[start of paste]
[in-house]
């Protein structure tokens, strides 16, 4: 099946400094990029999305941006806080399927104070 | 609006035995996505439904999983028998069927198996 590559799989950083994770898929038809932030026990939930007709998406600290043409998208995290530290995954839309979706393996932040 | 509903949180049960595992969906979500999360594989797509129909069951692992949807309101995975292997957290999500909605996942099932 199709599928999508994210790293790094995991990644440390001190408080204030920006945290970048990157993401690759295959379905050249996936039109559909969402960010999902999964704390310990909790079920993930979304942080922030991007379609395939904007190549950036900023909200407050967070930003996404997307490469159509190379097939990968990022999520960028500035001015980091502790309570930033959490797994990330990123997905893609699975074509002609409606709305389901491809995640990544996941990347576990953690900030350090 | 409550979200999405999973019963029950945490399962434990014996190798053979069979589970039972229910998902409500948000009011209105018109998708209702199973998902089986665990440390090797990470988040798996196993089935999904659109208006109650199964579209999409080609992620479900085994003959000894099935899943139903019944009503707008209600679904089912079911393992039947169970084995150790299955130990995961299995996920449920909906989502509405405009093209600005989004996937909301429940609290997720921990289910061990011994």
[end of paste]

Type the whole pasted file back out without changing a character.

[in-house]
């Protein structure tokens, strides 16, 4: 099946400094990029999305941006806080399927104070 | 609006035995996505439904999983028998069927198996 590559799989950083994770898929038809932030026990939930007709998406600290043409998208995290530290995954839309979706393996932040 | 509903949180049960595992969906979500999360594989797509129909069951692992949807309101995975292997957290999500909605996942099932 199709599928999508994210790293790094995991990644440390001190408080204030920006945290970048990157993401690759295959379905050249996936039109559909969402960010999902999964704390310990909790079920993930979304942080922030991007379609395939904007190549950036900023909200407050967070930003996404997307490469159509190379097939990968990022999520960028500035001015980091502790309570930033959490797994990330990123997905893609699975074509002609409606709305389901491809995640990544996941990347576990953690900030350090 | 409550979200999405999973019963029950945490399962434990014996190798053979069979589970039972229910998902409500948000009011209105018109998708209702199973998902089986665990440390090797990470988040798996196993089935999904659109208006109650199964579209999409080609992620479900085994003959000894099935899943139903019944009503707008209600679904089912079911393992039947169970084995150790299955130990995961299995996920449920909906989502509405405009093209600005989004996937909301429940609290997720921990289910061990011994």